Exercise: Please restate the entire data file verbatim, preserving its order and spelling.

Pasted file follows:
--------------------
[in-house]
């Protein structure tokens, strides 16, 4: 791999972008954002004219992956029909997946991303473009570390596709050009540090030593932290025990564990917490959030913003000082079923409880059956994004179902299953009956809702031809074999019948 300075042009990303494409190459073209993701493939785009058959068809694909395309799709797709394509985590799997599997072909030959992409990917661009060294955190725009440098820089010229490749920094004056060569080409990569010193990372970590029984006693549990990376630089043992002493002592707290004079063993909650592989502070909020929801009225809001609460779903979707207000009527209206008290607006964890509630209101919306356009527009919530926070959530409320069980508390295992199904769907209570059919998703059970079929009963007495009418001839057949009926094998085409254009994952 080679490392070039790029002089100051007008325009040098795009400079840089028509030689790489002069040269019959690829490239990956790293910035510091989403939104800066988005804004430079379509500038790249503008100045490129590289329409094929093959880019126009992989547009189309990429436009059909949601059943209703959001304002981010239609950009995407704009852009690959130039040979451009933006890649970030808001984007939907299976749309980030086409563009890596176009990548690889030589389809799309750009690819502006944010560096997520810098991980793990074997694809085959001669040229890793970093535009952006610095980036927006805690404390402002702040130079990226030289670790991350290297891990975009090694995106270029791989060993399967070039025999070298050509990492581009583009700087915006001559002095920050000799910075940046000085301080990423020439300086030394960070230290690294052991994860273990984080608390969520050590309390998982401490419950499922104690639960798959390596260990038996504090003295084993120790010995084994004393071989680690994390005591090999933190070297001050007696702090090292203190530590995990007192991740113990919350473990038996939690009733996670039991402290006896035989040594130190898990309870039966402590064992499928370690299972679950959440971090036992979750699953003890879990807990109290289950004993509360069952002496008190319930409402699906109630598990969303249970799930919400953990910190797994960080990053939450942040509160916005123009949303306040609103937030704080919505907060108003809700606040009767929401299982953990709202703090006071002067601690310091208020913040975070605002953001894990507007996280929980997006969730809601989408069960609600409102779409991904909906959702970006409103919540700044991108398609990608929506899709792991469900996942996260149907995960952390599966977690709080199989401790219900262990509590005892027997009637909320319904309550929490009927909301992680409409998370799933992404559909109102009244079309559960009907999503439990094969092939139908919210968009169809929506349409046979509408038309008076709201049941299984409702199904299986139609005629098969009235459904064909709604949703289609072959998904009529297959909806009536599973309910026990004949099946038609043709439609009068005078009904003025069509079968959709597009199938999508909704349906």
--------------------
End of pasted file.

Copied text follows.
[in-house]
């Protein structure tokens, strides 16, 4: 791999972008954002004219992956029909997946991303473009570390596709050009540090030593932290025990564990917490959030913003000082079923409880059956994004179902299953009956809702031809074999019948 300075042009990303494409190459073209993701493939785009058959068809694909395309799709797709394509985590799997599997072909030959992409990917661009060294955190725009440098820089010229490749920094004056060569080409990569010193990372970590029984006693549990990376630089043992002493002592707290004079063993909650592989502070909020929801009225809001609460779903979707207000009527209206008290607006964890509630209101919306356009527009919530926070959530409320069980508390295992199904769907209570059919998703059970079929009963007495009418001839057949009926094998085409254009994952 080679490392070039790029002089100051007008325009040098795009400079840089028509030689790489002069040269019959690829490239990956790293910035510091989403939104800066988005804004430079379509500038790249503008100045490129590289329409094929093959880019126009992989547009189309990429436009059909949601059943209703959001304002981010239609950009995407704009852009690959130039040979451009933006890649970030808001984007939907299976749309980030086409563009890596176009990548690889030589389809799309750009690819502006944010560096997520810098991980793990074997694809085959001669040229890793970093535009952006610095980036927006805690404390402002702040130079990226030289670790991350290297891990975009090694995106270029791989060993399967070039025999070298050509990492581009583009700087915006001559002095920050000799910075940046000085301080990423020439300086030394960070230290690294052991994860273990984080608390969520050590309390998982401490419950499922104690639960798959390596260990038996504090003295084993120790010995084994004393071989680690994390005591090999933190070297001050007696702090090292203190530590995990007192991740113990919350473990038996939690009733996670039991402290006896035989040594130190898990309870039966402590064992499928370690299972679950959440971090036992979750699953003890879990807990109290289950004993509360069952002496008190319930409402699906109630598990969303249970799930919400953990910190797994960080990053939450942040509160916005123009949303306040609103937030704080919505907060108003809700606040009767929401299982953990709202703090006071002067601690310091208020913040975070605002953001894990507007996280929980997006969730809601989408069960609600409102779409991904909906959702970006409103919540700044991108398609990608929506899709792991469900996942996260149907995960952390599966977690709080199989401790219900262990509590005892027997009637909320319904309550929490009927909301992680409409998370799933992404559909109102009244079309559960009907999503439990094969092939139908919210968009169809929506349409046979509408038309008076709201049941299984409702199904299986139609005629098969009235459904064909709604949703289609072959998904009529297959909806009536599973309910026990004949099946038609043709439609009068005078009904003025069509079968959709597009199938999508909704349906």